In Abraham v. Corizon, the Oregon Supreme Court will decide whether Corizon and other for-profit healthcare providers are bound by the Oregon Public Accommodations Law—an ADA analogue that prohibits discrimination on the basis of disability. To help the state high court answer that question, MJC filed an amici brief on behalf of Disability Rights Oregon, the ACLU of Oregon, and the Criminal Justice Reform Clinic at Lewis & Clark Law School.
Prison and jail healthcare is big business, earning the five largest players more than $4 billion annually. Nationally, 28 state prison systems and an estimated 62% of people incarcerated in jails receive their care from private contractors like Corizon, Wexford, and Wellpath. Sold by private equity and hedge fund managers as a market-based improvement to publicly provided correctional healthcare, the reality does not match the hype. While costs have soared, health outcomes have plummeted, leaving a trail of death and destruction behind.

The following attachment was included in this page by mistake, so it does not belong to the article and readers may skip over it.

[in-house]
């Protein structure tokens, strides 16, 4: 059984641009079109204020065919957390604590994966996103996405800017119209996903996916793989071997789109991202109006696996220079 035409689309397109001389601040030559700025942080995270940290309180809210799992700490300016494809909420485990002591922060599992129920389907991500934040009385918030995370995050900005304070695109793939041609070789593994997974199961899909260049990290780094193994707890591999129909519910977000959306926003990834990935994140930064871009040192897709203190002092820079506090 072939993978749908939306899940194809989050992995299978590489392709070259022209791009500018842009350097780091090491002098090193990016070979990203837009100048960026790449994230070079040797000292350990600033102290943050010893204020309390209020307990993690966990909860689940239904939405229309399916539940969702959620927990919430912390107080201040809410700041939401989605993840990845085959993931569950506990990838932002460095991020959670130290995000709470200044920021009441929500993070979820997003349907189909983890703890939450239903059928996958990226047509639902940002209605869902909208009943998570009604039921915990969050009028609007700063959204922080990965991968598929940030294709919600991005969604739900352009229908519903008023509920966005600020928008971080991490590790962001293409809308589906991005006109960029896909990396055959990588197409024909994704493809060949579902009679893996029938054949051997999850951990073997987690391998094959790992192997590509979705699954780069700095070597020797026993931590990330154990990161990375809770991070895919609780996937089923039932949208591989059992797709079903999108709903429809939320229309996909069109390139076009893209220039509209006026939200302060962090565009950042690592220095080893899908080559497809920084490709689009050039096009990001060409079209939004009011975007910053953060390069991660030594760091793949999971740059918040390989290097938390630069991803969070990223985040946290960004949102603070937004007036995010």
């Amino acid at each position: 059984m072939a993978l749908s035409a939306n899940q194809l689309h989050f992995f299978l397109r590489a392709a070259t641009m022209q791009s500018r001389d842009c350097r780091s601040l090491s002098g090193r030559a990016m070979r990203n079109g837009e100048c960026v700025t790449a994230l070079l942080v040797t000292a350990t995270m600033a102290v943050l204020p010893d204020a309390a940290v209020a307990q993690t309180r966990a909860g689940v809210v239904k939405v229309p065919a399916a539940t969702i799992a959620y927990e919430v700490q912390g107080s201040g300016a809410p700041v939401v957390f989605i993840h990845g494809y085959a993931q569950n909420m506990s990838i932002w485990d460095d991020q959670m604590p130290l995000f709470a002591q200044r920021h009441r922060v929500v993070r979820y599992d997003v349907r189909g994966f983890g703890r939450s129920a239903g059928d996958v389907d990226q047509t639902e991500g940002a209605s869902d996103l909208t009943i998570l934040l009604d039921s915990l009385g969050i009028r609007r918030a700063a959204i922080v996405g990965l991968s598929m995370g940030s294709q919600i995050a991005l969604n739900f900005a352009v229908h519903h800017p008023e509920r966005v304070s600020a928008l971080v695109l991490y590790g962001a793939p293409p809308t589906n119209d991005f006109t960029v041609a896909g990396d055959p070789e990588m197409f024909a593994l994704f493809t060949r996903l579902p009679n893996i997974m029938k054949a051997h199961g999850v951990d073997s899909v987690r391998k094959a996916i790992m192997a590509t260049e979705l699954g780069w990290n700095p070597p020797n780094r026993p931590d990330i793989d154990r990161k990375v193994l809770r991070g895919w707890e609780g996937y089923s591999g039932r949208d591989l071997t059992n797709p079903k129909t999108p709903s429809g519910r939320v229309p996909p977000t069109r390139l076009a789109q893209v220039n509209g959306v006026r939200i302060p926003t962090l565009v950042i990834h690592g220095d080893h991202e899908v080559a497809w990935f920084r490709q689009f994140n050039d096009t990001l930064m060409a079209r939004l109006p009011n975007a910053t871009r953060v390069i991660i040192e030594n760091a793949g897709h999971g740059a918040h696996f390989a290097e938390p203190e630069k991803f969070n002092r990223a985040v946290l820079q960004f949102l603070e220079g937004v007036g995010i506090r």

We explain the perverse incentives, market failures, and accountability gaps that spell disaster for incarcerated people who get their healthcare from for-profit jail and prison providers. We share the stories of people killed and maimed by this lucrative but broken system. And we explain why holding healthcare providers accountable under disability discrimination laws can save lives in Oregon and across the nation.